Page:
EQUINE INSURANCE: POLICY TYPES EXPLAINED
Insurance is the one debit order which we all often resent... until we need it and then the relief hugely outweighs the grudge. There are different types of equine insurance available however, and it's important to know what you are and aren't covered for in your specific policy.
For those insured with Arco360, or considering taking up equine insurance, read below for comprehensive descriptions of the policies available:
Equine mortality insurance only offers mortality or death cover, which is insurance that would pay out the commercial value of your insured horse in the case of an unforeseen and unexpected death or humane euthanasia (only). It does not extend to death due to old age, and therefore this cover would lapse at a certain age. The commercial value of the horse may increase or decrease during cover, depending on the training, competitive success, age and soundness of the insured horse.
Hospital cover is governed by the four golden rules, and each claim should be qualified by all four criteria:
Life-saving Without the surgery or treatment, the horse will die.
Emergency Without the surgery or treatment, the horse will die today.
In hospital The horse must be admitted to a registered facility (dispensation can be obtained in exceptional cases, for example with African Horse Sickness, where the horse is not permitted to be moved).
Independent event The limit of the product applies to each independent event, not per diagnosis.
Euthanasia is only considered humane if death is imminent, the horse’s welfare compromised through suffering and no plausible treatment options are available, or the horse has become an immediate and indefinite risk to the handler. Only a registered veterinarian who has observed the insured horse in person can certify the circumstances that qualify for this.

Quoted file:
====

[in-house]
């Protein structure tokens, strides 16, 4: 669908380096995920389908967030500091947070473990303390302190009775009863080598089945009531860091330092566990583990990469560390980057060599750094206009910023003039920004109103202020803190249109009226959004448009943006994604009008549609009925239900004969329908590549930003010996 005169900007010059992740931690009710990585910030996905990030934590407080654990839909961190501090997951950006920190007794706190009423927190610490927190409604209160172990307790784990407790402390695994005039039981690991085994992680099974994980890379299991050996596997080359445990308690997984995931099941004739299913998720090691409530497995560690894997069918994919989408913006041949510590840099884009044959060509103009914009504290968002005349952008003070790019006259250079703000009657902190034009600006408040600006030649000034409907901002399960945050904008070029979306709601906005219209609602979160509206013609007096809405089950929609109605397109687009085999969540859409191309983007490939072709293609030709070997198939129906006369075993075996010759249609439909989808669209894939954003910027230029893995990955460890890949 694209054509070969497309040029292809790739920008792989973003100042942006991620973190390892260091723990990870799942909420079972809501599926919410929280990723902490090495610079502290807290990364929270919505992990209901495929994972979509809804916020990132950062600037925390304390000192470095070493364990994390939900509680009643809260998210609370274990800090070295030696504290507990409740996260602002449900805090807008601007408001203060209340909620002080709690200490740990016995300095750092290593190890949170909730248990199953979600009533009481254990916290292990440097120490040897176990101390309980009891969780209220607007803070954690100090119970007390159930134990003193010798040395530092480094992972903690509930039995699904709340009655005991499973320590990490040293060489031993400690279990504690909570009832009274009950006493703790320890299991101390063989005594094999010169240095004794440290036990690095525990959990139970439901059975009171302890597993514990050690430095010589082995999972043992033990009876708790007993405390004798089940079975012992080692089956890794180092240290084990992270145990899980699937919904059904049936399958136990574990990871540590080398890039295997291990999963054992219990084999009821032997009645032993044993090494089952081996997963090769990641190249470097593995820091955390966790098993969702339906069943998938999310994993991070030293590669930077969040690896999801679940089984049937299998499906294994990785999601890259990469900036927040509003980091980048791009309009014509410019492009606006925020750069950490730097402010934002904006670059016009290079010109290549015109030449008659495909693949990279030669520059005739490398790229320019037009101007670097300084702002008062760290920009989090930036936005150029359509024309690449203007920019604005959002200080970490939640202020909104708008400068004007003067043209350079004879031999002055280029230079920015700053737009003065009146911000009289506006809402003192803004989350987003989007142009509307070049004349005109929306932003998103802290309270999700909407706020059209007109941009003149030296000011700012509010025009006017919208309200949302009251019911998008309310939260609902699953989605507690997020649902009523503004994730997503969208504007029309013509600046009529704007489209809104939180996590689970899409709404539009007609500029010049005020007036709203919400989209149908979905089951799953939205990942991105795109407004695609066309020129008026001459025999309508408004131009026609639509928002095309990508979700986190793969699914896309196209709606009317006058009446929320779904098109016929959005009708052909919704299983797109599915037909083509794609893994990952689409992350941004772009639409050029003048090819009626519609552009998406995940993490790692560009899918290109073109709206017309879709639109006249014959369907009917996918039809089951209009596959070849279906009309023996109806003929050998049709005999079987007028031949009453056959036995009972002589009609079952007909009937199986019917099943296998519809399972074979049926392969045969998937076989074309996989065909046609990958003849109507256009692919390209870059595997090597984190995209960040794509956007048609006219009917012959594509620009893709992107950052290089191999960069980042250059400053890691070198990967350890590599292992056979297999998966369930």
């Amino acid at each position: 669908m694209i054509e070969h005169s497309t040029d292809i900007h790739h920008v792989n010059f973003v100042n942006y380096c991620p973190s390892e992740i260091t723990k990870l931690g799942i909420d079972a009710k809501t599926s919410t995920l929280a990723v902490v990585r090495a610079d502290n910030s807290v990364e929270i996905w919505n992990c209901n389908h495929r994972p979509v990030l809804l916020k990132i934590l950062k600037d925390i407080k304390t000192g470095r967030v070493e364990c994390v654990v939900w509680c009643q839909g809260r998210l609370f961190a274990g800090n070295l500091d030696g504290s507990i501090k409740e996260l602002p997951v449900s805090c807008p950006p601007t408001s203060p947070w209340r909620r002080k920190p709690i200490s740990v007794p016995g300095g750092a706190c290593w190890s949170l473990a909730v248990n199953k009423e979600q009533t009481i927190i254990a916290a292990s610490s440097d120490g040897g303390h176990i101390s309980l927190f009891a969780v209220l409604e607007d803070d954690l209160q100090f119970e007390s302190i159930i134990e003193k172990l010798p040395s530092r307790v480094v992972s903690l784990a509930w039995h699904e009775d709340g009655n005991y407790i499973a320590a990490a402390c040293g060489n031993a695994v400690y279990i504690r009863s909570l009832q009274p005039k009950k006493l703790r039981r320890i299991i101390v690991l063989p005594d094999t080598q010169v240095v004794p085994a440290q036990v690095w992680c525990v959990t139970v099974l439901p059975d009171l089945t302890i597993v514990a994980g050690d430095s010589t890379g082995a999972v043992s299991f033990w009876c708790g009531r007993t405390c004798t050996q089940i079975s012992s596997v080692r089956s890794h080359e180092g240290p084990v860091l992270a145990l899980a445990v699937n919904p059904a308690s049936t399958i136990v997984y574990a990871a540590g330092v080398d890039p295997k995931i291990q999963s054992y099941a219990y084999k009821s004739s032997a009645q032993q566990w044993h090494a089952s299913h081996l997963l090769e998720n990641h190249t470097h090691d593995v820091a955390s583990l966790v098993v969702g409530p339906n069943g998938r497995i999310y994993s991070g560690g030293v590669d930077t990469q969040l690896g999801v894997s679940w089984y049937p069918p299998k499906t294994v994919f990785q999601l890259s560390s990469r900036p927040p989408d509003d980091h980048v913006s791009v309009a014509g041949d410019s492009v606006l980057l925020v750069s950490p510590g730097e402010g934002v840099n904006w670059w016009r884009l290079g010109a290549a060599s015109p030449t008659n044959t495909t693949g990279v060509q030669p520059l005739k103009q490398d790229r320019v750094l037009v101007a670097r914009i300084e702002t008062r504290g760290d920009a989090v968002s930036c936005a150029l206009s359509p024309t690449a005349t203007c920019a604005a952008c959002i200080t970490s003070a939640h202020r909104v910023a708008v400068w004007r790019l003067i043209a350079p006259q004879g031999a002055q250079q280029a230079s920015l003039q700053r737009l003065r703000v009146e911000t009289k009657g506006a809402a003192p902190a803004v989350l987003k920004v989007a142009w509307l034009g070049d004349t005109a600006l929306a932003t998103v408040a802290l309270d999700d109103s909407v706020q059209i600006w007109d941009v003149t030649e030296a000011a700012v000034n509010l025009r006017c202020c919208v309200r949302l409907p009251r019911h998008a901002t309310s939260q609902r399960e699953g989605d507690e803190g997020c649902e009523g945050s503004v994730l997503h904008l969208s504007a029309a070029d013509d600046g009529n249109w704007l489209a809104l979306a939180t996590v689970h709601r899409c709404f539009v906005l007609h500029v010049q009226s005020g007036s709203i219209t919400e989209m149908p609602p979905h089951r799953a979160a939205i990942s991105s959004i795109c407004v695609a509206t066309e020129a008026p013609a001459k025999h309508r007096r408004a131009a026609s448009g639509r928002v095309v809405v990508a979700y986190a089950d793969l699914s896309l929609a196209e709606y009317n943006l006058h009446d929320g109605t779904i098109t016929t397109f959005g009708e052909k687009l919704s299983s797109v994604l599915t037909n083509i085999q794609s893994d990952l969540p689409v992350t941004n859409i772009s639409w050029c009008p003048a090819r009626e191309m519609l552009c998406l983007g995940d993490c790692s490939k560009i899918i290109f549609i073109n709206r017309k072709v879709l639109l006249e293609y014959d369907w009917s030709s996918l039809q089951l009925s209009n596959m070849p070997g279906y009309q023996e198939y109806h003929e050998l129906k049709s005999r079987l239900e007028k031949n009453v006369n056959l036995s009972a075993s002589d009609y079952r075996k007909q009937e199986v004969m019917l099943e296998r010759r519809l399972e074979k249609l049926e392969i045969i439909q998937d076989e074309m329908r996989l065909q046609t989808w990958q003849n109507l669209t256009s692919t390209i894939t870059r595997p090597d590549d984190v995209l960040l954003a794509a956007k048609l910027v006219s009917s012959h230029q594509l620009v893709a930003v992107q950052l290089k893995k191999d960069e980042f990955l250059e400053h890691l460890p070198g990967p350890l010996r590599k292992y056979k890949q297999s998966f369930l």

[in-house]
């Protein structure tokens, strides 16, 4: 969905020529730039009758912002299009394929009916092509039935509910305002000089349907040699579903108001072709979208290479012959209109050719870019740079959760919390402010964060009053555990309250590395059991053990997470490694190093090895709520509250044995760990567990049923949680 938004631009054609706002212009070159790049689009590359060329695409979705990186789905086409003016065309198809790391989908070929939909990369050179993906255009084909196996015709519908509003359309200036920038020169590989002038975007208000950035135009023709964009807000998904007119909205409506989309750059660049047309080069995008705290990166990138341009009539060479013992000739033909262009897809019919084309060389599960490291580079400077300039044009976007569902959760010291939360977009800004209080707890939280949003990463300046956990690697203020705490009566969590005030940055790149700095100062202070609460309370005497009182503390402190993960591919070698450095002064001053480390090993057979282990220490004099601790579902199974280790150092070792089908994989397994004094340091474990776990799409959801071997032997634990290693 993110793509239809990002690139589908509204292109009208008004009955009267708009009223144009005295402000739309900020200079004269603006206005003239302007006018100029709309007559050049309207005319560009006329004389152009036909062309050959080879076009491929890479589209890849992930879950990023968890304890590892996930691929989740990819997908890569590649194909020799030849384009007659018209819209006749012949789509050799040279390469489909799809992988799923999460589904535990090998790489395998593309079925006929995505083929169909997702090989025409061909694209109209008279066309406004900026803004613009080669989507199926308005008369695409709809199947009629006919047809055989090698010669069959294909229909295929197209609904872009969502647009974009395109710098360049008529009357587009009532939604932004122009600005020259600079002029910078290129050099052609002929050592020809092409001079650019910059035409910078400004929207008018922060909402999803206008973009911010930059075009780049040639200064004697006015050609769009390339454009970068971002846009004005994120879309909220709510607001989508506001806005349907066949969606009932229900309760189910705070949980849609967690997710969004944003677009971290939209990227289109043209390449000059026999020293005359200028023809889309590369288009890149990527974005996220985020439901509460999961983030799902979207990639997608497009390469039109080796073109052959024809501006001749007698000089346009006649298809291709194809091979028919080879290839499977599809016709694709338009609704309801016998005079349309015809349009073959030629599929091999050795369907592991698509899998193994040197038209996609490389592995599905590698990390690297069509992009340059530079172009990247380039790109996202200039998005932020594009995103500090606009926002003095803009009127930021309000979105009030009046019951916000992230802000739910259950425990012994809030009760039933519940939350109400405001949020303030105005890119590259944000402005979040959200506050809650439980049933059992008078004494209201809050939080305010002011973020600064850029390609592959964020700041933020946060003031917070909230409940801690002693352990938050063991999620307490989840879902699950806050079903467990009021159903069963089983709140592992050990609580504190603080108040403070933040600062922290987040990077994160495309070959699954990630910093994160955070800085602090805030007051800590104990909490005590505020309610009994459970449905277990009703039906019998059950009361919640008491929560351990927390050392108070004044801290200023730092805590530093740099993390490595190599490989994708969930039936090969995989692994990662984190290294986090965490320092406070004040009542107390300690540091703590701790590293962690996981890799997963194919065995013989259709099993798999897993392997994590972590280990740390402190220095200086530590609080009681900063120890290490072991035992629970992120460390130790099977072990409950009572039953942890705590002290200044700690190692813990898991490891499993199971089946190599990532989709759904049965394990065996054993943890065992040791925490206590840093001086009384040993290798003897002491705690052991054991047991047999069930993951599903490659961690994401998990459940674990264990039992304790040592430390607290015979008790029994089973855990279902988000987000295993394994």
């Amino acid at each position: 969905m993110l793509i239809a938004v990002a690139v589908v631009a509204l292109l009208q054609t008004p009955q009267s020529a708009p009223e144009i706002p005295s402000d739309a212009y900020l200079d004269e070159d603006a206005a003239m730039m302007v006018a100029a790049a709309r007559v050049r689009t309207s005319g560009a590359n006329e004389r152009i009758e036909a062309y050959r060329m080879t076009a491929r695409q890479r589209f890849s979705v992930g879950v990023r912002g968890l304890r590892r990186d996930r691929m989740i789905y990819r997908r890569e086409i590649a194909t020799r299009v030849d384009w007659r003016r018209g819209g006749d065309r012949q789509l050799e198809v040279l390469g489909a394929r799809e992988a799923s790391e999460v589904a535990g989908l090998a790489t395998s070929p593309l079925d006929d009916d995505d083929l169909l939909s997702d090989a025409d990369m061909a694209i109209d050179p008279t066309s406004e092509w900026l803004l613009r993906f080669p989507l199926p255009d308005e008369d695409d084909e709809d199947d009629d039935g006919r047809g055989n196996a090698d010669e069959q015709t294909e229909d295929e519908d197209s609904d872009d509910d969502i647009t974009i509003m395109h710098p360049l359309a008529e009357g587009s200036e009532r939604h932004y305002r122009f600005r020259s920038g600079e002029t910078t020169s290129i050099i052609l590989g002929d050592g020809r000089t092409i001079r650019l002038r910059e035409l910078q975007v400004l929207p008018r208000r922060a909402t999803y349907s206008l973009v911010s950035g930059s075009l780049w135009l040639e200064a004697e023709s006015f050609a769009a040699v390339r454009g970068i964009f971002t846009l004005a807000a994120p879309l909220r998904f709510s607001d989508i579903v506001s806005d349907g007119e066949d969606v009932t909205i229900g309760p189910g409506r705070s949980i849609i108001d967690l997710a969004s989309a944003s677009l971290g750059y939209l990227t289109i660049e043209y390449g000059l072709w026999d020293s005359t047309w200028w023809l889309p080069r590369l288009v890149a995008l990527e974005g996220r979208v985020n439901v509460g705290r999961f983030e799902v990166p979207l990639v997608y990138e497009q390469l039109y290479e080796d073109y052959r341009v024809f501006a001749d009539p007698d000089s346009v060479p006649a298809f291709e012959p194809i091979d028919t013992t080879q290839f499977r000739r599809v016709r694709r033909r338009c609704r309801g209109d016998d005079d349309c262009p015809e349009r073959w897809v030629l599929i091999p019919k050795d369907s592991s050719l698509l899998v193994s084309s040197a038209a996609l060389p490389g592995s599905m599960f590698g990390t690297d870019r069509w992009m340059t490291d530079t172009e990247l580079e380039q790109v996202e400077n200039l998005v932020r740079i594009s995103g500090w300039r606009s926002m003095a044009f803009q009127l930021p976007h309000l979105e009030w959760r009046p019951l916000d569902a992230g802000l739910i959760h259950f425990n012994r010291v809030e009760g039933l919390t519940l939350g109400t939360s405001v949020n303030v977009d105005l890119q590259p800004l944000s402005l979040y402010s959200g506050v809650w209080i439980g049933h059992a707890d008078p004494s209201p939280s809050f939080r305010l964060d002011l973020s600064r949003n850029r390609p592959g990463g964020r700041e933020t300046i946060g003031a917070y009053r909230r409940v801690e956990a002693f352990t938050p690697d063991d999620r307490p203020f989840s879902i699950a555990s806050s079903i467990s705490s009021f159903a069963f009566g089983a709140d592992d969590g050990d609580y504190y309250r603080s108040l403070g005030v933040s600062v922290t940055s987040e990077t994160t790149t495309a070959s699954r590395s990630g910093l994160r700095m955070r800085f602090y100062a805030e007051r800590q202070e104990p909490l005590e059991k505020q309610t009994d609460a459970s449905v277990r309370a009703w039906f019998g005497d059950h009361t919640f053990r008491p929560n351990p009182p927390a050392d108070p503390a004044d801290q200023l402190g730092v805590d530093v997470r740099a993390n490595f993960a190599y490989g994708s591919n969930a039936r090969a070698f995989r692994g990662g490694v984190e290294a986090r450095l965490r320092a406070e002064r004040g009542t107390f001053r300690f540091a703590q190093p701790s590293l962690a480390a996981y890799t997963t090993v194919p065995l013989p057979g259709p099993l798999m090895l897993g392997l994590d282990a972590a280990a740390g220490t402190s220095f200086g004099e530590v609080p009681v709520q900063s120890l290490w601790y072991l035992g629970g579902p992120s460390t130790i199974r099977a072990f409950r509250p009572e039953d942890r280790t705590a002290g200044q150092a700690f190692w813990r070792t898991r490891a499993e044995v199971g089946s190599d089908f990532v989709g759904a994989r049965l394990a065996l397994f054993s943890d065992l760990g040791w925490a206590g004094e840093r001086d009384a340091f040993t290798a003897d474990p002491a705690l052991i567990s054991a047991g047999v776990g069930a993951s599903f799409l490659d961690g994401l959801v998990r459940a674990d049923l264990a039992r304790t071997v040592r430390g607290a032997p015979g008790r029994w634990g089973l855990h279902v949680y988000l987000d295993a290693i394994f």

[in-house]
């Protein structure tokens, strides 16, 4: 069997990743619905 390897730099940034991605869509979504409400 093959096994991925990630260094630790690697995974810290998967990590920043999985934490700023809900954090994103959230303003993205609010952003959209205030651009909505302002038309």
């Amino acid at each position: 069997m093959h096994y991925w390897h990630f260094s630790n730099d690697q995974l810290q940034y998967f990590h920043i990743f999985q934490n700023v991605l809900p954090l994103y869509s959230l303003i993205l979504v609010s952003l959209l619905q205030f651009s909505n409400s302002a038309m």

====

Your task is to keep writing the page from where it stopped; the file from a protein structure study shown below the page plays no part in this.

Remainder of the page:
Euthanasia is considered to be economic if the decision to euthanise is made for financial reasons only.
MedAid cover includes hospital cover, but in addition to this, has scope to cover the other issues not governed by the four golden rules mentioned earlier. Don’t be confused between medical insurance and medical aid. Medical insurance has been designed to protect the insured from unforeseen and unexpected events. This makes it bit like car insurance; not a service plan or a warranty. It is governed by entirely different legislation to medical aids and does not include a savings option. Surgery for colic would generally be covered under hospital insurance.
MedAid extends to issues that can be included as follows (although each category carries sub-limits):
Emergency, not lifesaving in or out of hospital (biliary and medical colic).
Non-emergency in hospital (musculo-skeletal surgeries) or out of hospital (skin conditions).
Parturition (foaling complications).
Diagnostic imagery and endoscopy (gastroscopy, CT scan and x-rays).
Lameness diagnosis, detection and treatment (musculo-skeletal lameness).
Pathology, biopsy and haematology.
Oral and maxillo-facial treatment (teeth extractions).
As an added benefit, a contribution to routine care is available e.g. vaccinations and deworming.
Who decides if the incident qualifies for a hospital claim?
The attending veterinarian is the only person certified to assess the situation and make that decision. They are bound by law to disclose the facts on the day of evaluation and treatment/surgery.
Public Liability Insurance
This product is specifically designed to cover an incident involving your insured horse and a third party. This third party cannot be a person or object that is commonplace in the horse’s environment, like the groom or farrier, or damage to your own horsebox. The claim would have to be related to a situation or person uninvolved with the insured horse, like a spectator or their car at a show-holding facility.